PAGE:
Second, the Christian faith offers tremendous resources for combating political sectarianism and so much else that ails our politics, but we have to connect those resources to our public life and politics. Christians don’t need to be reminded of kindness, gentleness, and joy. But many do need to be convinced that the way of Jesus is up to the task of politics. They need to be convinced that the public arena, too, is a forum for faithfulness.
That doesn’t mean making every policy a matter of religious dogma. Quite the opposite! One of the greatest contributions Christians can make to our politics right now is caring about it without making an idol of it, and then reminding our country that political decisions are very rarely a simple issue of dogma—religious or secular—and more often about prudential matters.
We should pursue faithfulness even when it can’t be reduced to a proposition.
Third, this faithfulness can be offered as a loving service to our communities and our nation. Most Americans don’t like what our politics is doing to us, but they’re too exhausted to push back and build something new. The public is more open than we think to public leaders who make genuine contributions, rather than impose themselves on others and grab power. It’s times like these—when everything seems contested—that it’s most worthwhile to step into the fray if we have something to add. And we do.
These convictions ground The Center for Christianity and Public Life, a new nonpartisan institution based in the nation’s capital that I, along with our board and staff, have launched this week. Our mission is to contend for the credibility of Christian resources in public life and for the public good. We advance that mission through two parallel streams of work: civic influence and spiritual formation.
No single organization or leader will solve the problems we face. There’s no silver bullet to the social and political dysfunction we see, and we should be wary of quick fixes. It will take many diverse leaders, organizations, churches, and Christians encouraging each other and partnering together to advance a basic vision of faithfulness to God and loving service to the public. This vision is key not just to our organizational vision but to the Body of Christ.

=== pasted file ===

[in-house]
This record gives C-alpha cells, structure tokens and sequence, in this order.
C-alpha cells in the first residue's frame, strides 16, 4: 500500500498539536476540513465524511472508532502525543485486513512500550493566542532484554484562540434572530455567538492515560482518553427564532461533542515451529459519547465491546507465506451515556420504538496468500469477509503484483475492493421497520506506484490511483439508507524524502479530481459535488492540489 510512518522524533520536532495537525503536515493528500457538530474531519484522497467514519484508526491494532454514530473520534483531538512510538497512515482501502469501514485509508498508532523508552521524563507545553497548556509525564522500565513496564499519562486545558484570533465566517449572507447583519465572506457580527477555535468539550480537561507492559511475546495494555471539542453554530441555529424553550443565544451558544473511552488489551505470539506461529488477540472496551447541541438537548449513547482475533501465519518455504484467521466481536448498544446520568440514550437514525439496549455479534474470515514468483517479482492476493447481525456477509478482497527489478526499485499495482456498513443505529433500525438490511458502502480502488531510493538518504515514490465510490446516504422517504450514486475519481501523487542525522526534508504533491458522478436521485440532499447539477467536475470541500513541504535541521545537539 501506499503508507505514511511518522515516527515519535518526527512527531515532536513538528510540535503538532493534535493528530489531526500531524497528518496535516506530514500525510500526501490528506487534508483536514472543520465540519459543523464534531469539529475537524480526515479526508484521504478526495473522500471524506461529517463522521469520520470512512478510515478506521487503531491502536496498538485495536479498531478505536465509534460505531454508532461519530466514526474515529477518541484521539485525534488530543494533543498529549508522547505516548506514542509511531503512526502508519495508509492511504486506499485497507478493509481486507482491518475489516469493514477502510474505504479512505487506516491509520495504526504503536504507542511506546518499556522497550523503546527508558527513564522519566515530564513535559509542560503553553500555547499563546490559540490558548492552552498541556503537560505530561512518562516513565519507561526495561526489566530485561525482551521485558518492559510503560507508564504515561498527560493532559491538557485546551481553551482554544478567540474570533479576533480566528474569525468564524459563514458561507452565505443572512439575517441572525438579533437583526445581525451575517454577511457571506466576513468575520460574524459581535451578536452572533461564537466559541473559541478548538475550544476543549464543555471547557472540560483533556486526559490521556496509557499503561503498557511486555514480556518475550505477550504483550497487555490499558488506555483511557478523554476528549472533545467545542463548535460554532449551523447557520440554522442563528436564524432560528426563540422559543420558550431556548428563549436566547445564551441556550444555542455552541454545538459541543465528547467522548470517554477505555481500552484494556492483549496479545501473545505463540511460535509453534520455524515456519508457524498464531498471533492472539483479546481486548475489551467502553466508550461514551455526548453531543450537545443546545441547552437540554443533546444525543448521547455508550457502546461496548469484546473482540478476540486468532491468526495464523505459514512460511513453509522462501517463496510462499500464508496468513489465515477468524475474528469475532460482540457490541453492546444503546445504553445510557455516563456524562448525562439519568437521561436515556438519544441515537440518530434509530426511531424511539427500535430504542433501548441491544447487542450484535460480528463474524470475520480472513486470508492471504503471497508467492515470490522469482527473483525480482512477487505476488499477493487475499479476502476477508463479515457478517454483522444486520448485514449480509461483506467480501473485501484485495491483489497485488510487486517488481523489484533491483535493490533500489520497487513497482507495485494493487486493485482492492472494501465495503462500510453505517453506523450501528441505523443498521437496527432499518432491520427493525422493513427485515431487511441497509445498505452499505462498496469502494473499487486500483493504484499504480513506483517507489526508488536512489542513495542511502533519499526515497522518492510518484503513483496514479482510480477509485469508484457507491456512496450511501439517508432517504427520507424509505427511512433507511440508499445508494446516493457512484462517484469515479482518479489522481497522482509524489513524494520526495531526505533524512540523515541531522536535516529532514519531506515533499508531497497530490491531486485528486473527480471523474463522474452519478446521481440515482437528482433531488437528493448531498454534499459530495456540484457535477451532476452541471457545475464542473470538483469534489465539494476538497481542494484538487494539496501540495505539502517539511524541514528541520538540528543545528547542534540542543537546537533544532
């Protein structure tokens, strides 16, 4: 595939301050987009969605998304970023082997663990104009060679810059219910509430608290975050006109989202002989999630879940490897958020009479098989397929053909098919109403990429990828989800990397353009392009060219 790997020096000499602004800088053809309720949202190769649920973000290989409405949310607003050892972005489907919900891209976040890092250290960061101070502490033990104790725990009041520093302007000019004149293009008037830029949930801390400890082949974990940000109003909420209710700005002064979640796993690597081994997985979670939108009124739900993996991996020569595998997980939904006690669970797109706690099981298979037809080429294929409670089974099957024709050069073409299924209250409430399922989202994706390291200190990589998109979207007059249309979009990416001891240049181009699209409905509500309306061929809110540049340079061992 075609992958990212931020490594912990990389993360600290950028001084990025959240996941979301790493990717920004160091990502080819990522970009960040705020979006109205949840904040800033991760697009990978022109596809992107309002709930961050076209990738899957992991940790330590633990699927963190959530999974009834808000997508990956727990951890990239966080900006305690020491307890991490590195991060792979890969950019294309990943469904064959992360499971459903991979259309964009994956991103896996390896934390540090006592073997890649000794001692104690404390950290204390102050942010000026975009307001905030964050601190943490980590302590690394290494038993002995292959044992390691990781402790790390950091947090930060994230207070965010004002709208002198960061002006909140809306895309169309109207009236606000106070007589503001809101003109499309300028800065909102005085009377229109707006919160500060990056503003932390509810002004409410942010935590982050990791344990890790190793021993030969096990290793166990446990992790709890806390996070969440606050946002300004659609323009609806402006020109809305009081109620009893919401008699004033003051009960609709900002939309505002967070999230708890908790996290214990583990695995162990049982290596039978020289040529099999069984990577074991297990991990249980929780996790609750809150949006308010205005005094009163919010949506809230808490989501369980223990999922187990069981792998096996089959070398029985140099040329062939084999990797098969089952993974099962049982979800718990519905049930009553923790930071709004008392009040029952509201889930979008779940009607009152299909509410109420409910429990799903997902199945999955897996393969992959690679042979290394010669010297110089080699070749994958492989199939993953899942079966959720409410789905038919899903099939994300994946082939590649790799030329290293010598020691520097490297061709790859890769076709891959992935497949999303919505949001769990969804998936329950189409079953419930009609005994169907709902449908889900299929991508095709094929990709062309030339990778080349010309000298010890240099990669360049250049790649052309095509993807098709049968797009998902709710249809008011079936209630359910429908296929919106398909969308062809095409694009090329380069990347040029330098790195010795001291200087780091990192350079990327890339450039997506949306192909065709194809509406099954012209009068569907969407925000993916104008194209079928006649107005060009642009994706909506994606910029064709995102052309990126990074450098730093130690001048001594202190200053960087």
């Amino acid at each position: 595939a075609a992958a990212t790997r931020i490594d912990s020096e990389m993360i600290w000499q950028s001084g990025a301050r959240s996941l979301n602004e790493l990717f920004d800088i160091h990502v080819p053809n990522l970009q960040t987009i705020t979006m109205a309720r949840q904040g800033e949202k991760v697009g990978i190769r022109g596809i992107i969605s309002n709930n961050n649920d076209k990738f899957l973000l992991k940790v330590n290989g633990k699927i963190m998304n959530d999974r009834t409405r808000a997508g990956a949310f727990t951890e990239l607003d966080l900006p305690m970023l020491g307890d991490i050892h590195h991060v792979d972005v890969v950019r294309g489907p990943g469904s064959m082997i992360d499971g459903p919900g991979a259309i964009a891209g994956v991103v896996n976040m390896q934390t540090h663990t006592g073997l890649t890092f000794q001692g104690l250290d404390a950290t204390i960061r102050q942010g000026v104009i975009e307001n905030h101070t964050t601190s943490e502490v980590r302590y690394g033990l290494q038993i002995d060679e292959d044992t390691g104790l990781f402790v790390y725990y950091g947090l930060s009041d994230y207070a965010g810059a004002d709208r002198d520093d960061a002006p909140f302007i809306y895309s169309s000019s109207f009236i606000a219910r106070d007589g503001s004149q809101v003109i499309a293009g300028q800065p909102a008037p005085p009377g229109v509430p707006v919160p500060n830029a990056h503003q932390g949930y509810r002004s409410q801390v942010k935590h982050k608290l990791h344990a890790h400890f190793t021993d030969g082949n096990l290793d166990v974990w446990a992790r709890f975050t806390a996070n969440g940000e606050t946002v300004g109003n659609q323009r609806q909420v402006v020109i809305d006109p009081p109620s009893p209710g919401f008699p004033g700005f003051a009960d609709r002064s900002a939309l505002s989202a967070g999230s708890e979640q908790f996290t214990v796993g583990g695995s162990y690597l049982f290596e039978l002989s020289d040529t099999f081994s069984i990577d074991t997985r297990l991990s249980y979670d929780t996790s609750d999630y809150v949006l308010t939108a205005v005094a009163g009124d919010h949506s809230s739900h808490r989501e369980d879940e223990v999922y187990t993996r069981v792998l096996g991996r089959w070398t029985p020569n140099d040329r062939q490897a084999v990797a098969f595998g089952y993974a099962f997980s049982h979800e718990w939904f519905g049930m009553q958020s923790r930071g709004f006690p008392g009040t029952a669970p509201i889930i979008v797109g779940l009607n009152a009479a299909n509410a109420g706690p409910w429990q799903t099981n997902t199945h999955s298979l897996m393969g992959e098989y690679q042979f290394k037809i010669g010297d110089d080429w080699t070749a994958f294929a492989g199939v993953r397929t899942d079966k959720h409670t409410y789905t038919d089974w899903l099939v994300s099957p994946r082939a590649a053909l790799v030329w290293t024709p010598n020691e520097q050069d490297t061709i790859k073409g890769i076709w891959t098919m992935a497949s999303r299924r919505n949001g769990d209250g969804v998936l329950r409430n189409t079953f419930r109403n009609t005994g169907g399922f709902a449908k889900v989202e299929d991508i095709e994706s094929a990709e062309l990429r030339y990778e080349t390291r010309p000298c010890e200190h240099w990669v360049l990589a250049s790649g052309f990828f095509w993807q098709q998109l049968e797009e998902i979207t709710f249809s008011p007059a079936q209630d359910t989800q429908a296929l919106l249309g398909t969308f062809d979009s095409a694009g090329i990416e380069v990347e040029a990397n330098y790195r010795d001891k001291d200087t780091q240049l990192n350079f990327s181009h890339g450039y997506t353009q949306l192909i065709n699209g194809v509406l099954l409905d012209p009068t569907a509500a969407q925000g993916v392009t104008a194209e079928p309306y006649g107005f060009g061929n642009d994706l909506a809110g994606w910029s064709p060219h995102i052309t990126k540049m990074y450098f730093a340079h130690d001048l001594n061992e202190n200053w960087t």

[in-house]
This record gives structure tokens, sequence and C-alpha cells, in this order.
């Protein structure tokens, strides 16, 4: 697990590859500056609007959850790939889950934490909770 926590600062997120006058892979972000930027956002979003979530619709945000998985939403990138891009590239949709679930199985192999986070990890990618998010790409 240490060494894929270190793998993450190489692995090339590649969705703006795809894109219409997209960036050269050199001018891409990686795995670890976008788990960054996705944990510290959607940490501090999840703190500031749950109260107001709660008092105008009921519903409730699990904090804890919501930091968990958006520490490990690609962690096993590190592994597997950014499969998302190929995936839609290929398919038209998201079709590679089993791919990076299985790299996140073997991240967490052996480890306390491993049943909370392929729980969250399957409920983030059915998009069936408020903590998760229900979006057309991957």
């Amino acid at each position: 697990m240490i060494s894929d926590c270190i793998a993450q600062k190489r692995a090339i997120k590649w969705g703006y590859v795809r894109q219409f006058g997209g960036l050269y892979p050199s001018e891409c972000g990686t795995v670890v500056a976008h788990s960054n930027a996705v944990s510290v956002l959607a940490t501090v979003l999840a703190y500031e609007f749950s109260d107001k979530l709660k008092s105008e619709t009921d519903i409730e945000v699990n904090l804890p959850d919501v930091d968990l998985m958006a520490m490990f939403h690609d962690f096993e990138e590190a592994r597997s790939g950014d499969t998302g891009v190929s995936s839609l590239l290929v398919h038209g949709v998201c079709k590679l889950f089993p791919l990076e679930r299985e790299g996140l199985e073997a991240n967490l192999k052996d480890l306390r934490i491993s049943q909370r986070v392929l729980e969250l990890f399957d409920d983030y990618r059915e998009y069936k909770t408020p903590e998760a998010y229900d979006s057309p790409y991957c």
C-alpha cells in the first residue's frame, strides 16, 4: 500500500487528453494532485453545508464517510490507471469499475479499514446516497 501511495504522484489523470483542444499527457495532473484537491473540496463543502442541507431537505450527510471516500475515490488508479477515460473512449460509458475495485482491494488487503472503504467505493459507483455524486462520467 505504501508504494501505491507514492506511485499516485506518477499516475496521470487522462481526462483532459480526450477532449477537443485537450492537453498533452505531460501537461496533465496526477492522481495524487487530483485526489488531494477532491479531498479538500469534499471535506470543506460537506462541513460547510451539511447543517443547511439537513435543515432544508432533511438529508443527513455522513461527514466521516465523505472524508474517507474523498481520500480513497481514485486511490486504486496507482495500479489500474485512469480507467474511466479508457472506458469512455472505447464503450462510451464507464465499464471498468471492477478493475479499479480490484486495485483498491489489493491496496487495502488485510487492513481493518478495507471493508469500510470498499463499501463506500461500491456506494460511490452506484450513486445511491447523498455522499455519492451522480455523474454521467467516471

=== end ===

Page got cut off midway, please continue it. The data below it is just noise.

As we survey our public life and see what Parker Palmer called our “politics of the brokenhearted,” we need to have compassion. So many people feel harassed and helpless. “The harvest is plentiful, but the workers are few” (Matt 9:37).
I’m eager for more workers.
Dallas Willard defined joy as a “pervasive and constant sense of well-being.” How many of us would say our politics is full of a pervasive and constant sense of well-being? How many of us would say we bring a spirit of joy to our politics?
The loudest voices urge division and exclusion. They tell us that politics is only about conflict, that politics is where we go to play out our resentments and hatreds. They’re loud precisely because they feel so threatened, so fragile. Their well-being is always at risk. Their anger reflects a lack of confidence and conviction, not an abundance of it.
But politics needs people with joyful confidence who seek security not in politics but in Jesus. We can break the vicious cycle. There’s a better story to tell. And we should tell it as we live it.
Michael Wear is the President and CEO of the Center for Christianity and Public Life.